The U.S. Air Force’s decades-old, combat-tested B-1B Lancer aircraft has just taken a huge step toward developing an ability to fire hypersonic weapons in flight, as the Air Force has released images of the aircraft flying at Edwards Air Force Base in California with a missile loaded underneath the fuselage on an external pylon.
The photo, released by the Air Force in November of this year, has generated a massive amount of attention in light of the fact that it may represent a sizable leap forward toward actually deploying a hypersonic-missile armed B-1.
The Lancer was armed with a Joint Air-to-Surface Standoff Missile mounted under an external pylon, the service said in a news release.
“Adapting a small number of our healthiest B-1s to carry hypersonic weapons is vital to bridge between the bomber force we have today, to the force of tomorrow,” Gen. Tim Ray, head of the Air Force Global Strike Command, said according to the release.
Interestingly, the development appears to build upon previous Air Force work to develop a mock-up B-1B weapons bay, showing that the aircraft can carry as many as four hypersonic weapons internally.
“In a demo I saw recently, the bulkhead moves as its designed...when you take a CRL(Conventional Rotary Launcher) as its designed. The mock up they had was one of the larger hypersonic weapons. It will be able to carry four or more hypersonic weapons internally. You can see the merit of that,” Ray told reporters in 2019 at the Air Force Association Convention.
At the time, Ray went on to explain that the service was interested in developing both external hardpoints on the B-1B as well as an extended bomb-bay. He also made a comment which in retrospect seems to have anticipated the Air Force’s recent carriage flight with a JASSM, as he mentioned that the “the external hardpoints can carry the smaller hypersonics along with JASSM (Joint Air to Surface Standoff Missile, JASSM ER(extended range) and LRASM(Long Range Anti-Ship Missile). You can see a greater versatility for that aircraft configuration.”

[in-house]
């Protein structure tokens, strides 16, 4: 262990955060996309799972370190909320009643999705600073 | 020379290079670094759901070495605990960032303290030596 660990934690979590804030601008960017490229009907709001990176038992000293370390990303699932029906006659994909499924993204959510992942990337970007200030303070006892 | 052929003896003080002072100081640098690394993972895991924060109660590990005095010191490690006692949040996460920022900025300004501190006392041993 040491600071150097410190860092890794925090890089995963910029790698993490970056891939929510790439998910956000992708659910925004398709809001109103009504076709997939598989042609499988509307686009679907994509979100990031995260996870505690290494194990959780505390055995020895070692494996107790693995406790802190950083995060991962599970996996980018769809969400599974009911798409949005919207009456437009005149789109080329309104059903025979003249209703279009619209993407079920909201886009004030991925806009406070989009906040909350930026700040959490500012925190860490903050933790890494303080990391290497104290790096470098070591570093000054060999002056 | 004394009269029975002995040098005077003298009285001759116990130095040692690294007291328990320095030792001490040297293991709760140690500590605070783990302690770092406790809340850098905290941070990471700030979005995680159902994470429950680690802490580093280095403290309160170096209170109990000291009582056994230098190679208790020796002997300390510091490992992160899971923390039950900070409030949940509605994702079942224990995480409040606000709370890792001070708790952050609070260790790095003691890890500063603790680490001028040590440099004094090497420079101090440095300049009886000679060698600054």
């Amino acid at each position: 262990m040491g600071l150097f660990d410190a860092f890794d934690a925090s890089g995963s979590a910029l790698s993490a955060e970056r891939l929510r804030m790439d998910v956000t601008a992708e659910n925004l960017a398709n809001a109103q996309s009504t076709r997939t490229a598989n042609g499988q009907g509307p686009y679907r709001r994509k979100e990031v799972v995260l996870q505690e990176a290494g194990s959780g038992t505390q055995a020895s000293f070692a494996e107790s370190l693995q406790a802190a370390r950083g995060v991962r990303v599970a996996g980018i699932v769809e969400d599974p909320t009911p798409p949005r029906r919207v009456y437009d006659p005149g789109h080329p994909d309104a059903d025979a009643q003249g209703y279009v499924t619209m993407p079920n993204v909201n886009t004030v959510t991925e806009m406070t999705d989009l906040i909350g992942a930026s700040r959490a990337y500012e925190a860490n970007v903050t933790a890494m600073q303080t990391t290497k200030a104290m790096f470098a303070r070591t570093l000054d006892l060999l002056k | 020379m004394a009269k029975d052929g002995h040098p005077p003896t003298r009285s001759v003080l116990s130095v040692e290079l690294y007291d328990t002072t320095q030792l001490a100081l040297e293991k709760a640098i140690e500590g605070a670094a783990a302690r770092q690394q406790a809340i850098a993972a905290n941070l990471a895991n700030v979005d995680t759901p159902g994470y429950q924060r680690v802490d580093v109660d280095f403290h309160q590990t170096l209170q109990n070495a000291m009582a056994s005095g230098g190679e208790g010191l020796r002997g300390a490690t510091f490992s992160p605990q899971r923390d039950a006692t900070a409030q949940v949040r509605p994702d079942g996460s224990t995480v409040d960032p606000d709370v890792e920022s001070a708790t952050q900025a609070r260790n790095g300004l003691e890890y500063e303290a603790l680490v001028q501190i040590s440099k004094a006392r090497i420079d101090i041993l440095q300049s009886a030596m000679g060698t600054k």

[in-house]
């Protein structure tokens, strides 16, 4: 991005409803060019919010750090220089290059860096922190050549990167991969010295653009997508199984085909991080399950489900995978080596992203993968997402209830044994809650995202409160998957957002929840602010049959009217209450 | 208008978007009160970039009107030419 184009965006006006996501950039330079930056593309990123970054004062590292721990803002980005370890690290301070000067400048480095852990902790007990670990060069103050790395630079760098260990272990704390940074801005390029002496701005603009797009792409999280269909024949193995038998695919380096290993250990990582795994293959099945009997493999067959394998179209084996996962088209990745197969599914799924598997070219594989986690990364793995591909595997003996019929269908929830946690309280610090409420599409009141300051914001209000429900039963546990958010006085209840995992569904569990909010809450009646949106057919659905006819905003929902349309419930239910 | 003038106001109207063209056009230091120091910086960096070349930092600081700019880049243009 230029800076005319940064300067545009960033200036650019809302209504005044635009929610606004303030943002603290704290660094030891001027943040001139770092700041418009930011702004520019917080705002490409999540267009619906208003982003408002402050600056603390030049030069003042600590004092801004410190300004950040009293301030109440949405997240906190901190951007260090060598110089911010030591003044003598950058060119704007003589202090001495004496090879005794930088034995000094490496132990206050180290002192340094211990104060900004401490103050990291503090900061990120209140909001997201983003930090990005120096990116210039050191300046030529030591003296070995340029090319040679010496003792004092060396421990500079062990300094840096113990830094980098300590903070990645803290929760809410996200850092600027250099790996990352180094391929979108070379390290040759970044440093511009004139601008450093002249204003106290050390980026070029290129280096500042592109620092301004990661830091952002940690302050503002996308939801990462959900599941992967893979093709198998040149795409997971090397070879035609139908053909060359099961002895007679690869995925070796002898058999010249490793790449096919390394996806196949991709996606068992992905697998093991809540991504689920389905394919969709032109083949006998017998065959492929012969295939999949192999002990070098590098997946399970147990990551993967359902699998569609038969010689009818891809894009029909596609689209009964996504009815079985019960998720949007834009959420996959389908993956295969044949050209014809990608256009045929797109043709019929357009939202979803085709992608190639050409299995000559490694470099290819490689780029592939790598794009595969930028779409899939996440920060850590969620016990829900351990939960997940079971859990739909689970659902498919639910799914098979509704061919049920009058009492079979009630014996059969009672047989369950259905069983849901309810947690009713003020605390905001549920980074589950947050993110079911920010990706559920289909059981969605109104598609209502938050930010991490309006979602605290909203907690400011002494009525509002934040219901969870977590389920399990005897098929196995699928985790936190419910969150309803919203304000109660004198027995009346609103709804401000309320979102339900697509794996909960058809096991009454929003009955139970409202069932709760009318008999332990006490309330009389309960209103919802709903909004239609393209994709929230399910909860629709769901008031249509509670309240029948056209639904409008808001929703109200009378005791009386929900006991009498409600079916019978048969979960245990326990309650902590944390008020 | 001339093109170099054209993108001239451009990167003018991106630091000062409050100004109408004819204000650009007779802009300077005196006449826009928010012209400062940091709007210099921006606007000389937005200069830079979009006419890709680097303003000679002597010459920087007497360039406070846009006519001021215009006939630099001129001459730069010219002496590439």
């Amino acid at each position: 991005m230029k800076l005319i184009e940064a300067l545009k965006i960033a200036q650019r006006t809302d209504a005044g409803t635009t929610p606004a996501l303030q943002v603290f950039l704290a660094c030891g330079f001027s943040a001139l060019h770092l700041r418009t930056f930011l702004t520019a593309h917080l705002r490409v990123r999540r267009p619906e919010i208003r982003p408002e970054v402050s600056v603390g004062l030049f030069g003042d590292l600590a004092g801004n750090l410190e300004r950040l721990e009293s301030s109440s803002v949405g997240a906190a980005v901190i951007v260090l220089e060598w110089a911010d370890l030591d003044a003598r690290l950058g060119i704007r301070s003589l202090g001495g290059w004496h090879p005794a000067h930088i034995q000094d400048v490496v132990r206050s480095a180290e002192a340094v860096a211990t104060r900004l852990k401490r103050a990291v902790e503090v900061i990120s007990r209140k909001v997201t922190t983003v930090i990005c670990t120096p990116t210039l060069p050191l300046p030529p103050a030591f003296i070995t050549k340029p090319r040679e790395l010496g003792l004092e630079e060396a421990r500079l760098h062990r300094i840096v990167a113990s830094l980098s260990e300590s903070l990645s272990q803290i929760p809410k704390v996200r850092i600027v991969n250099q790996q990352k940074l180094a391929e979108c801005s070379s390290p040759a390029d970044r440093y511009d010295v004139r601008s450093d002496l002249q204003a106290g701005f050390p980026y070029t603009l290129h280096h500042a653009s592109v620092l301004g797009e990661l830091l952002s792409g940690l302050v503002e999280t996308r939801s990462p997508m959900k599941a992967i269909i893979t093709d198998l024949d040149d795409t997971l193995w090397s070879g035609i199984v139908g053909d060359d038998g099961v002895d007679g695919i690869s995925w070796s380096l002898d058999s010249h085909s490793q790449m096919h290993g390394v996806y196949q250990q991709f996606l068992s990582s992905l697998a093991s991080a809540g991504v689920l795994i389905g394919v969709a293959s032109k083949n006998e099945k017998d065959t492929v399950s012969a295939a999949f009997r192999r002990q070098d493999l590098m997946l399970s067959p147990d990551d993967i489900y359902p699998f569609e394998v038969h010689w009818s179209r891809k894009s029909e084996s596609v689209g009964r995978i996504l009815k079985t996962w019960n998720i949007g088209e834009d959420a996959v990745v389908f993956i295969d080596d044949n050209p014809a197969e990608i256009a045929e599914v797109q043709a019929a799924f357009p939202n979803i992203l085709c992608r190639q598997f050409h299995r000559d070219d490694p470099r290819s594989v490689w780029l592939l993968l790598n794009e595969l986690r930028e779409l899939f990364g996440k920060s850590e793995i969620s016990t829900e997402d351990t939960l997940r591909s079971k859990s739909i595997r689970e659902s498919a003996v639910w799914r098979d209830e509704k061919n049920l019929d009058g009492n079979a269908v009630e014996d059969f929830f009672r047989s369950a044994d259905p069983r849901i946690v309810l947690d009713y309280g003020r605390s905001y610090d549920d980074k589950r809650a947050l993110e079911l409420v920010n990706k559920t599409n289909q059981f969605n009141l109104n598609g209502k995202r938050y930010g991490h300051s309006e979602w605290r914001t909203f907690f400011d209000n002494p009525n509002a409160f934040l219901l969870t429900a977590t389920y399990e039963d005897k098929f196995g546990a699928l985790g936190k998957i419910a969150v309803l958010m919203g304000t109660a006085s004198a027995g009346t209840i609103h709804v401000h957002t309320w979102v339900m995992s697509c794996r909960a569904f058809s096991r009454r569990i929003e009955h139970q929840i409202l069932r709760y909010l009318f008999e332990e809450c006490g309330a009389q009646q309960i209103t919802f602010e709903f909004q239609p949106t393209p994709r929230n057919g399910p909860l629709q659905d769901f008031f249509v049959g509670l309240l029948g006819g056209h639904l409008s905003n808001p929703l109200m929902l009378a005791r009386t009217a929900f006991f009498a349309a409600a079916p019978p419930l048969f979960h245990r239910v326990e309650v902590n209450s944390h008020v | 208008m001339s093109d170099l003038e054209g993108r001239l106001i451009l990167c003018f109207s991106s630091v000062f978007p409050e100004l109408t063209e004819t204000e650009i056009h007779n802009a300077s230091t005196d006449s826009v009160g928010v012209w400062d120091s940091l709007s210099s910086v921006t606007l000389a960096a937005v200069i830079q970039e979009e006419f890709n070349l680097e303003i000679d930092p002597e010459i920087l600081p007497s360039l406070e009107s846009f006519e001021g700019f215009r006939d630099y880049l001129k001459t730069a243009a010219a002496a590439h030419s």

The demo referred to by Ray also demonstrated that the bomb-carrying capacity of the B-1B can increase from 24-internally carried weapons all the way up to 40, according to a 2019 Air Force report.
The demo showed that the B1-Bs magazine capacity can be increased from 24 weapons internally, all the way up to 40,
“This gets the B-1 into the larger weapons, the 5,000 pounders. It gets it into the hypersonics game as well,” Lt. Col. Dominic Ross, B-1B program element monitor, AFGSC, (Air Force Global Strike Command) said in an Air Force Report.
Accommodating larger hypersonic weapons into a B1 bomb-bay brings a number of strategic implications; not only does it massively increase the target envelope and range but also allows for longer mission “dwell” time over targets to sustain attacks. Also, in an age where modern air defenses operate with much greater range, scope and precision when compared with years past, arming a B-1 with hypersonics introduces an entirely new sphere of high-speed standoff attack.
Kris Osborn is the defense editor for the National Interest. Osborn previously served at the Pentagon as a Highly Qualified Expert with the Office of the Assistant Secretary of the Army—Acquisition, Logistics & Technology. Osborn has also worked as an anchor and on-air military specialist at national TV networks. He has appeared as a guest military expert on Fox News, MSNBC, The Military Channel, and The History Channel. He also has a Masters Degree in Comparative Literature from Columbia University.